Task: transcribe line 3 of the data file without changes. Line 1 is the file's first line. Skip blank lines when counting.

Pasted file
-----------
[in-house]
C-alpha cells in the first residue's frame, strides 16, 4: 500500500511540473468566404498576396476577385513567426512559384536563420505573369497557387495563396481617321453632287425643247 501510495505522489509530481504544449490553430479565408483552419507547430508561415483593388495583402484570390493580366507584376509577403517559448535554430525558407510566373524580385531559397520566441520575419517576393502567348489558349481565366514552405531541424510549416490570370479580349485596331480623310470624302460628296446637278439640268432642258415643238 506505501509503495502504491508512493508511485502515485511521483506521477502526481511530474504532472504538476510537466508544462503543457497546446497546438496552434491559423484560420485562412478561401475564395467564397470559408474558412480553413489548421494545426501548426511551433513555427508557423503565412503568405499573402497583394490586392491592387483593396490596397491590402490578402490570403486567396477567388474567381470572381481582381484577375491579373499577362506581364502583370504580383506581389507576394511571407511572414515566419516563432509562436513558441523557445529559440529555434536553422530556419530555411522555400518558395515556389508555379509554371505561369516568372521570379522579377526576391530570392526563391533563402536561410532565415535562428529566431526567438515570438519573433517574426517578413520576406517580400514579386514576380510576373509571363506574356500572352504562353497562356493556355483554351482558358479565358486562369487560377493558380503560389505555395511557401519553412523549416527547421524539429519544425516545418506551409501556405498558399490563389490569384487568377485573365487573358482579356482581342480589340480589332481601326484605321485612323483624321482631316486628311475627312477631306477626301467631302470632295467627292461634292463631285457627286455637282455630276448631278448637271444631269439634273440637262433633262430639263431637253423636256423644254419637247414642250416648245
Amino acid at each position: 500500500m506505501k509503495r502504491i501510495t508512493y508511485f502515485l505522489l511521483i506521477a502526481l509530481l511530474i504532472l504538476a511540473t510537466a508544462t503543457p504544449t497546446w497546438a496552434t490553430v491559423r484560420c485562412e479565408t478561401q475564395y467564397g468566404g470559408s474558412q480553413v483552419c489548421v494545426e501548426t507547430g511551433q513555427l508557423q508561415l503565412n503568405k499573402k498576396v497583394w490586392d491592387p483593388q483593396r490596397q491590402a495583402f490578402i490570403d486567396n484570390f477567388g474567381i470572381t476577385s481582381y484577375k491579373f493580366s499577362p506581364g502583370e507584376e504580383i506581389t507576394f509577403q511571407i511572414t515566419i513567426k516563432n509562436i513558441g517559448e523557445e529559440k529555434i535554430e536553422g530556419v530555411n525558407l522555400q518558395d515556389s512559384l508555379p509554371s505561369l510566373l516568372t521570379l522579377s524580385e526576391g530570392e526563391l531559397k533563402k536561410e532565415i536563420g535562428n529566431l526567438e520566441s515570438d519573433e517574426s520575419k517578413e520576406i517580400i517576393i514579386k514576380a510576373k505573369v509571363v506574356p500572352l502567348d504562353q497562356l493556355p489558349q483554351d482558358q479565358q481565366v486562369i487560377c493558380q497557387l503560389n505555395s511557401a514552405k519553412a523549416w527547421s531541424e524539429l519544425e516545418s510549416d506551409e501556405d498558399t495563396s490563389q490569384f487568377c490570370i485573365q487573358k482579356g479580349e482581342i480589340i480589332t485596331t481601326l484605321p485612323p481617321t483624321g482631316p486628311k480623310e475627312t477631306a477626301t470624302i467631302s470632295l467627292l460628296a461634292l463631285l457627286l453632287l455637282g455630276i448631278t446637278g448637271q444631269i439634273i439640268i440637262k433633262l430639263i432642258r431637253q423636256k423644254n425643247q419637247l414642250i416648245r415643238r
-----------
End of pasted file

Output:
Amino acid at each position: 500500500m506505501k509503495r502504491i501510495t508512493y508511485f502515485l505522489l511521483i506521477a502526481l509530481l511530474i504532472l504538476a511540473t510537466a508544462t503543457p504544449t497546446w497546438a496552434t490553430v491559423r484560420c485562412e479565408t478561401q475564395y467564397g468566404g470559408s474558412q480553413v483552419c489548421v494545426e501548426t507547430g511551433q513555427l508557423q508561415l503565412n503568405k499573402k498576396v497583394w490586392d491592387p483593388q483593396r490596397q491590402a495583402f490578402i490570403d486567396n484570390f477567388g474567381i470572381t476577385s481582381y484577375k491579373f493580366s499577362p506581364g502583370e507584376e504580383i506581389t507576394f509577403q511571407i511572414t515566419i513567426k516563432n509562436i513558441g517559448e523557445e529559440k529555434i535554430e536553422g530556419v530555411n525558407l522555400q518558395d515556389s512559384l508555379p509554371s505561369l510566373l516568372t521570379l522579377s524580385e526576391g530570392e526563391l531559397k533563402k536561410e532565415i536563420g535562428n529566431l526567438e520566441s515570438d519573433e517574426s520575419k517578413e520576406i517580400i517576393i514579386k514576380a510576373k505573369v509571363v506574356p500572352l502567348d504562353q497562356l493556355p489558349q483554351d482558358q479565358q481565366v486562369i487560377c493558380q497557387l503560389n505555395s511557401a514552405k519553412a523549416w527547421s531541424e524539429l519544425e516545418s510549416d506551409e501556405d498558399t495563396s490563389q490569384f487568377c490570370i485573365q487573358k482579356g479580349e482581342i480589340i480589332t485596331t481601326l484605321p485612323p481617321t483624321g482631316p486628311k480623310e475627312t477631306a477626301t470624302i467631302s470632295l467627292l460628296a461634292l463631285l457627286l453632287l455637282g455630276i448631278t446637278g448637271q444631269i439634273i439640268i440637262k433633262l430639263i432642258r431637253q423636256k423644254n425643247q419637247l414642250i416648245r415643238r